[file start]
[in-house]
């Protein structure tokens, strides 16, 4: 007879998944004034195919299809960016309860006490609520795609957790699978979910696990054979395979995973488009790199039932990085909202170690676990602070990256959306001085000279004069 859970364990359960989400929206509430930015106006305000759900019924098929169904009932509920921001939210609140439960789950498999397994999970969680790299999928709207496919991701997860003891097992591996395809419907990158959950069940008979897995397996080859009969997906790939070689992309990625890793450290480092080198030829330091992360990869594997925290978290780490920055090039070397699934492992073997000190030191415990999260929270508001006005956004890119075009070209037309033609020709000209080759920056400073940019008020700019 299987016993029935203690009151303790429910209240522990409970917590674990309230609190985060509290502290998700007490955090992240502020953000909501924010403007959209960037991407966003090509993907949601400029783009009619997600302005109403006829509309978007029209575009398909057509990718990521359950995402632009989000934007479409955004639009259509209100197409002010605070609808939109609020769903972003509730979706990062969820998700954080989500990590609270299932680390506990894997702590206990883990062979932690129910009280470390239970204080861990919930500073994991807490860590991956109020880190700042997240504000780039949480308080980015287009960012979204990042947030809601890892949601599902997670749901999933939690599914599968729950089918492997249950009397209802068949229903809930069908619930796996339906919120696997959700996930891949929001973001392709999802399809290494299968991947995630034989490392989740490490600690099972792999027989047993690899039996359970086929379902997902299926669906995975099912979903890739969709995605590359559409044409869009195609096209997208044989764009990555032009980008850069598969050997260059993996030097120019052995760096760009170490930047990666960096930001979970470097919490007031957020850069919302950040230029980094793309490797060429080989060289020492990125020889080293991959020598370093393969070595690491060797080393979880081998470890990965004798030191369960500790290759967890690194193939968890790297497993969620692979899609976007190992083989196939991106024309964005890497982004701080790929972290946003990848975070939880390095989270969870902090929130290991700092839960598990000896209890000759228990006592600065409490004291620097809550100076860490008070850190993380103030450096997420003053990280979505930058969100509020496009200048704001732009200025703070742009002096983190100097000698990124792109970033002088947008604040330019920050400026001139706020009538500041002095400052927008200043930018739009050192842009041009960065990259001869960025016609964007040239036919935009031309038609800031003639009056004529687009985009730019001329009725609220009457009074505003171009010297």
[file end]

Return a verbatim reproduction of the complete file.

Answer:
[in-house]
């Protein structure tokens, strides 16, 4: 007879998944004034195919299809960016309860006490609520795609957790699978979910696990054979395979995973488009790199039932990085909202170690676990602070990256959306001085000279004069 859970364990359960989400929206509430930015106006305000759900019924098929169904009932509920921001939210609140439960789950498999397994999970969680790299999928709207496919991701997860003891097992591996395809419907990158959950069940008979897995397996080859009969997906790939070689992309990625890793450290480092080198030829330091992360990869594997925290978290780490920055090039070397699934492992073997000190030191415990999260929270508001006005956004890119075009070209037309033609020709000209080759920056400073940019008020700019 299987016993029935203690009151303790429910209240522990409970917590674990309230609190985060509290502290998700007490955090992240502020953000909501924010403007959209960037991407966003090509993907949601400029783009009619997600302005109403006829509309978007029209575009398909057509990718990521359950995402632009989000934007479409955004639009259509209100197409002010605070609808939109609020769903972003509730979706990062969820998700954080989500990590609270299932680390506990894997702590206990883990062979932690129910009280470390239970204080861990919930500073994991807490860590991956109020880190700042997240504000780039949480308080980015287009960012979204990042947030809601890892949601599902997670749901999933939690599914599968729950089918492997249950009397209802068949229903809930069908619930796996339906919120696997959700996930891949929001973001392709999802399809290494299968991947995630034989490392989740490490600690099972792999027989047993690899039996359970086929379902997902299926669906995975099912979903890739969709995605590359559409044409869009195609096209997208044989764009990555032009980008850069598969050997260059993996030097120019052995760096760009170490930047990666960096930001979970470097919490007031957020850069919302950040230029980094793309490797060429080989060289020492990125020889080293991959020598370093393969070595690491060797080393979880081998470890990965004798030191369960500790290759967890690194193939968890790297497993969620692979899609976007190992083989196939991106024309964005890497982004701080790929972290946003990848975070939880390095989270969870902090929130290991700092839960598990000896209890000759228990006592600065409490004291620097809550100076860490008070850190993380103030450096997420003053990280979505930058969100509020496009200048704001732009200025703070742009002096983190100097000698990124792109970033002088947008604040330019920050400026001139706020009538500041002095400052927008200043930018739009050192842009041009960065990259001869960025016609964007040239036919935009031309038609800031003639009056004529687009985009730019001329009725609220009457009074505003171009010297």